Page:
Secondary Logo

Journal Logo


Does immune reconstitution syndrome promote active tuberculosis in patients receiving highly active antiretroviral therapy?

Breen, Ronan AMa; Smith, Colette Jb; Cropley, Iana; Johnson, Margaret Aa; Lipman, Marc CIa

Author Information
doi: 10.1097/01.aids.0000176221.33237.67



Highly-active anti-retroviral therapy (HAART) has produced a sustained decrease in the incidence of death and AIDS-defining events including tuberculosis (TB) amongst HIV-positive individuals [1–3]. However, its use has been associated with inflammatory reactions that often mimic infection. Termed the immune reconstitution inflammatory syndrome (IRIS), these events typically occur within weeks of starting therapy [4–6]. In TB they are termed paradoxical reactions (PR) and have been reported in up to 36% of individuals being treated for TB on HAART [7,8]. Similar reactions can be observed in HIV-negative individuals however, HAART appears to promote more rapid and severe PR [9]. We postulated that commencing HAART may precipitate clinically-apparent TB in individuals with latent or sub-clinical disease as an IRIS phenomenon and so undertook a retrospective study to investigate whether there were clinical differences between patients that developed active TB soon after starting HAART and those who developed symptoms later.


Patients who were diagnosed with TB between February 1997 and April 2004 were identified from the Royal Free Hospital TB database. Individuals co-infected with HIV were located and a retrospective case-note review was performed to identify and describe those receiving HAART at the time of TB diagnosis. Additional information was obtained from the Royal Free Hospital HIV database, described elsewhere [10]. TB diagnoses were accepted if the patient had: (1) a positive culture for Mycobacterium tuberculosis; (2) been culture negative but acid fast bacilli (AFB) smear and/or nucleic acid amplification assay positive (TB Strand Displacement Amplification assay (SDA), Becton-Dickinson, Franklin Lakes, New Jersey, USA) with clinico-radiological features and treatment response consistent with TB; (3) histological findings and response to treatment consistent with TB. PR was defined as worsening of clinical or radiological findings following initiation of appropriate anti-tuberculosis therapy without evidence of disease relapse or the presence of another diagnosis. As a comparison for the rate of PR, we compared our study population to a previously described group of 28 unselected patients attending our centre with HIV and TB who during the same time period started anti-TB treatment prior to taking HAART [8].

Comparisons between groups were made using χ2 tests, Fishers exact tests, and Mann–Whitney U tests as appropriate.


One hundred and eleven HIV/TB co-infected individuals were identified of whom 19 (17%) were receiving HAART when they developed TB. These 19 had a median age of 39 years (range, 23–58 years), and comprised 12 men and seven women. At the time of TB diagnosis median blood CD4 cell count was 241 × 106 cells/l (range, 18–518 × 106 cells/l) and plasma viral load 71 copies/ml (range, < 50–23 000 copies/ml).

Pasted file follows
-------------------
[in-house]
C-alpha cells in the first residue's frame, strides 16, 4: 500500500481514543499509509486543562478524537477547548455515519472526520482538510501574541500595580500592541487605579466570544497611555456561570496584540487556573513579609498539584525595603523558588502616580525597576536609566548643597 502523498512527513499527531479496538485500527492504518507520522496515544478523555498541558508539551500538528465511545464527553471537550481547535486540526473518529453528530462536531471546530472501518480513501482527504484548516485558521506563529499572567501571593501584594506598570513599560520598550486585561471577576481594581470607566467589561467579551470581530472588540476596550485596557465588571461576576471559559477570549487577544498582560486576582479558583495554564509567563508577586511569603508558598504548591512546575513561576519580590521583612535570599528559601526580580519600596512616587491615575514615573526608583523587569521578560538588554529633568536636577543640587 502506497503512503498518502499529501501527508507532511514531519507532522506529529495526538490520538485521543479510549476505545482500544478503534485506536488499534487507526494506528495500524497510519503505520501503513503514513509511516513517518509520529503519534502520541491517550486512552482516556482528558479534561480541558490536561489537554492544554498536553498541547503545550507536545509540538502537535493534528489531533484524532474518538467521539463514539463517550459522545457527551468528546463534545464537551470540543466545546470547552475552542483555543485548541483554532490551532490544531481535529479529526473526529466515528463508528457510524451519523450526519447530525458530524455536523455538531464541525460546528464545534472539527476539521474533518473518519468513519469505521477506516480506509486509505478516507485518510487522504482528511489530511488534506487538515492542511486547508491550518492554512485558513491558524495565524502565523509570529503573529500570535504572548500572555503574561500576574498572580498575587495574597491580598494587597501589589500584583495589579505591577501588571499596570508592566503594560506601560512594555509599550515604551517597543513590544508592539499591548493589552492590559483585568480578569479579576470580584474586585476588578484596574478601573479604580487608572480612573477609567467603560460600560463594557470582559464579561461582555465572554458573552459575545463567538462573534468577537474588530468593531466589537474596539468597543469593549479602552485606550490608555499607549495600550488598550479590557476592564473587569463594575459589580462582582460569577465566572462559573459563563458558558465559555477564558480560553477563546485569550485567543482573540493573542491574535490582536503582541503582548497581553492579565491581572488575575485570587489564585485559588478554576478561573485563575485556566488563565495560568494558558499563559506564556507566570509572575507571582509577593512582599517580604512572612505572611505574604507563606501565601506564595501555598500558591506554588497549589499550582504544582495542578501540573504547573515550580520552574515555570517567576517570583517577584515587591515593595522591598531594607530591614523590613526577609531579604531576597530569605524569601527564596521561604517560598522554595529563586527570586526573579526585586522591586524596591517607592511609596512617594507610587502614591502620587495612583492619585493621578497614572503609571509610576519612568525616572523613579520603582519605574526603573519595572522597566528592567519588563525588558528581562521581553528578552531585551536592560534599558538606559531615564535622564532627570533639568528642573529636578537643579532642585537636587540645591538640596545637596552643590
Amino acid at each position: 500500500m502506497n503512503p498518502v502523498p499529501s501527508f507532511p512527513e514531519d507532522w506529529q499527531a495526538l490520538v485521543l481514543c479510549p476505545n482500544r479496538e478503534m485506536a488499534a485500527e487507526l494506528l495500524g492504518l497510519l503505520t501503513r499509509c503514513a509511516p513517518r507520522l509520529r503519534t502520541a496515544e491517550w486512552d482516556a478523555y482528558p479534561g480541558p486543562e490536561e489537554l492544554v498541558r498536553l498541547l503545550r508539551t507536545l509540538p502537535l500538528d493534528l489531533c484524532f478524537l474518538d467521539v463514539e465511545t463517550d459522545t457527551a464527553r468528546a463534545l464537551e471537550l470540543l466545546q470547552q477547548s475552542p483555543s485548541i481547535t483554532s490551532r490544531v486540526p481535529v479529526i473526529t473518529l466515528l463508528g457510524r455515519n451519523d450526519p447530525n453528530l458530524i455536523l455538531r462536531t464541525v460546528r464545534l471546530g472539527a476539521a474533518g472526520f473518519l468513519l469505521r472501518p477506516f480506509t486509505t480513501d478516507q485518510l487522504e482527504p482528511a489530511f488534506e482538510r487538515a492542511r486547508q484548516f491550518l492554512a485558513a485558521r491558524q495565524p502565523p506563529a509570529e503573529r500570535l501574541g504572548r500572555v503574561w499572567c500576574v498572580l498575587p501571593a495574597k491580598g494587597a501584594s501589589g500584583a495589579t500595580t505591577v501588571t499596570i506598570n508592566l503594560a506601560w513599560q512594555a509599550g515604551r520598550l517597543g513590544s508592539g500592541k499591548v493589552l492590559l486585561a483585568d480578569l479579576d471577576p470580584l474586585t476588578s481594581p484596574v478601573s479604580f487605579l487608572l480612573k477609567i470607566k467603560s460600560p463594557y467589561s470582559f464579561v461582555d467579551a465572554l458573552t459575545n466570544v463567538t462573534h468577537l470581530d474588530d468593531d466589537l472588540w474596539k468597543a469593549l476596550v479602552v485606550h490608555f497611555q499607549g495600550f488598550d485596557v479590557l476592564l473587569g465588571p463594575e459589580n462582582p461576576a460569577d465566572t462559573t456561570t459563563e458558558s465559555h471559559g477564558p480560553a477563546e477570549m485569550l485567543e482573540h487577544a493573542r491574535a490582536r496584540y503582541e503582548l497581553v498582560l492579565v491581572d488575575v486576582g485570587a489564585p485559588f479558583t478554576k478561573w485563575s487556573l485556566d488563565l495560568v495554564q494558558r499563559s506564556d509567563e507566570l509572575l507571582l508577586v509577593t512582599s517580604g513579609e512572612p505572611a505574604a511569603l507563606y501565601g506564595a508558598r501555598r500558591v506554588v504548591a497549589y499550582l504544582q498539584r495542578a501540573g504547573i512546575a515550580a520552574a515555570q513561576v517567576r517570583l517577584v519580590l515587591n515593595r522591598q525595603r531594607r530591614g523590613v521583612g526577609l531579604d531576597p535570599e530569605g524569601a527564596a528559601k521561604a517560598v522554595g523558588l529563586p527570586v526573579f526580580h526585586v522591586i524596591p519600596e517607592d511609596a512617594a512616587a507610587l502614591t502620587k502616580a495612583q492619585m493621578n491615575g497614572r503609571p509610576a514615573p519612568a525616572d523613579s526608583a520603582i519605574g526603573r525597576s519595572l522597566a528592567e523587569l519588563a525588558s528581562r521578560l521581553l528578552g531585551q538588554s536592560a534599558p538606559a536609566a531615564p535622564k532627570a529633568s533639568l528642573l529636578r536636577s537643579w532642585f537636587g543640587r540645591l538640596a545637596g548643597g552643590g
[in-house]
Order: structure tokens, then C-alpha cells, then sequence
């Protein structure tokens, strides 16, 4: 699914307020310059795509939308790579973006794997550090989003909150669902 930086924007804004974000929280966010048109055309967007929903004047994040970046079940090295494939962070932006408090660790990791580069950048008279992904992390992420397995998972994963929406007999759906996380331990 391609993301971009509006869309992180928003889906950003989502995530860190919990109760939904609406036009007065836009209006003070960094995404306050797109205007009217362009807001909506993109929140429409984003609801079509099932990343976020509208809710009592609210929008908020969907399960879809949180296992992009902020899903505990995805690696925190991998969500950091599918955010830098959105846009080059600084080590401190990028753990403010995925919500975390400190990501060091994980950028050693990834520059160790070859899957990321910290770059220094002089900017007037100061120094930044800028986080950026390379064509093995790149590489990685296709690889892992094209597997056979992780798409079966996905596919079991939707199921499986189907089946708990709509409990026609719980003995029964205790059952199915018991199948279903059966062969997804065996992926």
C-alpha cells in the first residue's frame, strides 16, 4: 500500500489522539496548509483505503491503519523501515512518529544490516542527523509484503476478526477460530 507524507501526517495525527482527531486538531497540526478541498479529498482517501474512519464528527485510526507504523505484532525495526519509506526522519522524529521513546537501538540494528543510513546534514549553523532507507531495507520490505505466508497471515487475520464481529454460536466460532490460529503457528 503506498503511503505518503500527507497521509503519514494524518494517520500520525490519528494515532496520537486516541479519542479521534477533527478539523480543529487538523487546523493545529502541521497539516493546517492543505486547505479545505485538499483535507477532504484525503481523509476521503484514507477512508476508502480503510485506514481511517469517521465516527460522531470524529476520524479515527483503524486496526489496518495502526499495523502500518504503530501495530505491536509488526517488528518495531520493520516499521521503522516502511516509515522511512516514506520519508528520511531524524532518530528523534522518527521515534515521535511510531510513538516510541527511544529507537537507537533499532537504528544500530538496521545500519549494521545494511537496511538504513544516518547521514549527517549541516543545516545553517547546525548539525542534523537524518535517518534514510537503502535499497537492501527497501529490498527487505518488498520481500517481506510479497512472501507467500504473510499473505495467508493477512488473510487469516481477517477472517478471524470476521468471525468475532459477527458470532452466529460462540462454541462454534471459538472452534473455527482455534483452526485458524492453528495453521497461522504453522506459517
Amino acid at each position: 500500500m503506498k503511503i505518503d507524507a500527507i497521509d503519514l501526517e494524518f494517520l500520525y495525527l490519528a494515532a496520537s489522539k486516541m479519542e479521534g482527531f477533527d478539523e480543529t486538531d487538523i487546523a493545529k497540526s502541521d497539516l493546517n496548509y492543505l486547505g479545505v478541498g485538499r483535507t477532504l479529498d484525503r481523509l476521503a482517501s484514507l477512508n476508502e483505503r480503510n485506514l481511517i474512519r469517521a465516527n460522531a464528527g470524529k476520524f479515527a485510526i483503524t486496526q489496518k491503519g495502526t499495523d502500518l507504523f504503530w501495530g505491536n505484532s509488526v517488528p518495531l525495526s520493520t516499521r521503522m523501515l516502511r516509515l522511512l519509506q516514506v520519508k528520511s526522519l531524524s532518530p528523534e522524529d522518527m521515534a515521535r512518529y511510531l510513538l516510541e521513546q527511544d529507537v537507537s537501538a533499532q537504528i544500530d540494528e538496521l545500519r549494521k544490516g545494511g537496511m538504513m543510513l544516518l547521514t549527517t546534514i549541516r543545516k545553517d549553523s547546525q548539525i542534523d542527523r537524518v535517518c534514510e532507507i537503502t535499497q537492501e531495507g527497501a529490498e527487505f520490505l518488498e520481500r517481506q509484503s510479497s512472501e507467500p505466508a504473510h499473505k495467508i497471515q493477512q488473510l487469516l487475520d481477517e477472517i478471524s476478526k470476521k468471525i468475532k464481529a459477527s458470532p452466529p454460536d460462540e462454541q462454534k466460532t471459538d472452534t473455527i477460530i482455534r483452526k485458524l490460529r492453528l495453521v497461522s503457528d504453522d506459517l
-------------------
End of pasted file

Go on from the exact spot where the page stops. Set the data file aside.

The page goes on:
The nineteen could be divided into two groups based on time from commencing HAART to the development of TB. Thirteen of 19 (68%) presented with TB symptoms 7 to 109 days after starting HAART (median, 41 days), and this group was defined as ‘early TB’. Eight of 13 were Black-African and the remaining five were Caucasian. Five of 13 had pulmonary disease; five of 13 had miliary disease and 11 of 13 (85%) were TB culture positive. The remaining six patients (32%) developed TB 257 to 598 days after HAART initiation (median, 358 days) and were termed ‘late TB’. Of these, three of six were Black-African and the other three were Caucasian; two of six had pulmonary disease; and none had miliary disease. Four of six (67%) were TB culture positive. In the ‘early TB’ group six of 13 had TB at multiple sites against none of six (0%) in the other group (P = 0.04).

Median baseline CD4 cell count when starting HAART was 87 × 106 cells/l (range, 12–289) in the ‘early TB’ group compared with 218 × 106 cells/l (range, 150–521) in the ‘late-TB’ group (P = 0.04); however, 6 months after starting HAART no difference was seen in the rate of change of blood CD4 cell counts between the two populations [median increase in CD4 cell count: ‘early TB’ group = 119 × 106 cells/l (range:–7 to 349); ‘late TB’ group = 113 × 106 cells/l (range, –15 to 169) (P = 0.5)]. No significant differences in these measures were found at earlier time points. Median viral load when starting HAART was 665 500 copies/ml (range, 47 800–750 000) in the ‘early-TB’ group versus 360 000 (51 831–750 000) in the ‘late-TB’ group. The rate of change in plasma HIV load was also similar within the two groups (data not shown).

In the ‘early TB’ group eight of 13 (62%) experienced PR after starting anti-tuberculosis therapy against none of six (0%) in the ‘late TB’ group (P = 0.02). Three of the five ‘early TB’ subjects who did not experience PR received prolonged courses of corticosteroids for other indications which may have abrogated this inflammatory reaction (none of six in the ‘late TB’ group received steroids). The rate of PR in the ‘early TB’ group was compared to a further group of HIV-infected individuals who received HAART after starting anti-TB therapy. These 28 subjects had a median age of 36 years (range, 24–62 years) and 77% were from Sub-Saharan Africa. Median CD4 cell count prior to receiving HAART was 57 × 106 cells/l (range, 2–142) and 14 of 30 (47%) had disseminated disease. The rate of PR in this group was lower at 30% (nine of 30) (P = 0.05).